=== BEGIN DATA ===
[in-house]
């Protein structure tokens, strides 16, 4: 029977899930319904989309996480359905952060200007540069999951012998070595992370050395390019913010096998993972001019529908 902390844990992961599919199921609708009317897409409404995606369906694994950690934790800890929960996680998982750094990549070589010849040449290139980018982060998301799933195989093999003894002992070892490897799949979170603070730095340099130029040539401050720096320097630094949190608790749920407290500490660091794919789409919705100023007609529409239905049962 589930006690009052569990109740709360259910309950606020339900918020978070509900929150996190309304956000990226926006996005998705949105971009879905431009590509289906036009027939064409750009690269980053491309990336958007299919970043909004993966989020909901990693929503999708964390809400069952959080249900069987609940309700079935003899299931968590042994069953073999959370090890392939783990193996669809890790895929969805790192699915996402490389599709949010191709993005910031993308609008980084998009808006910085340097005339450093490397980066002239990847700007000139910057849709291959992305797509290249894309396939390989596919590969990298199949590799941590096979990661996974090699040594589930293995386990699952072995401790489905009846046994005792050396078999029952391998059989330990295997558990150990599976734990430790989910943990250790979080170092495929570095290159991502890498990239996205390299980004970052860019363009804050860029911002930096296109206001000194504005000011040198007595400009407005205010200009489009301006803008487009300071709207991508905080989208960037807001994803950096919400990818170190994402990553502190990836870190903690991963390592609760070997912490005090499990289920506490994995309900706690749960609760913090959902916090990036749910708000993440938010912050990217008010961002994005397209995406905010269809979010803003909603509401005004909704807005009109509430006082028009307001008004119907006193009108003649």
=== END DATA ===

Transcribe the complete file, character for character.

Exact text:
[in-house]
């Protein structure tokens, strides 16, 4: 029977899930319904989309996480359905952060200007540069999951012998070595992370050395390019913010096998993972001019529908 902390844990992961599919199921609708009317897409409404995606369906694994950690934790800890929960996680998982750094990549070589010849040449290139980018982060998301799933195989093999003894002992070892490897799949979170603070730095340099130029040539401050720096320097630094949190608790749920407290500490660091794919789409919705100023007609529409239905049962 589930006690009052569990109740709360259910309950606020339900918020978070509900929150996190309304956000990226926006996005998705949105971009879905431009590509289906036009027939064409750009690269980053491309990336958007299919970043909004993966989020909901990693929503999708964390809400069952959080249900069987609940309700079935003899299931968590042994069953073999959370090890392939783990193996669809890790895929969805790192699915996402490389599709949010191709993005910031993308609008980084998009808006910085340097005339450093490397980066002239990847700007000139910057849709291959992305797509290249894309396939390989596919590969990298199949590799941590096979990661996974090699040594589930293995386990699952072995401790489905009846046994005792050396078999029952391998059989330990295997558990150990599976734990430790989910943990250790979080170092495929570095290159991502890498990239996205390299980004970052860019363009804050860029911002930096296109206001000194504005000011040198007595400009407005205010200009489009301006803008487009300071709207991508905080989208960037807001994803950096919400990818170190994402990553502190990836870190903690991963390592609760070997912490005090499990289920506490994995309900706690749960609760913090959902916090990036749910708000993440938010912050990217008010961002994005397209995406905010269809979010803003909603509401005004909704807005009109509430006082028009307001008004119907006193009108003649």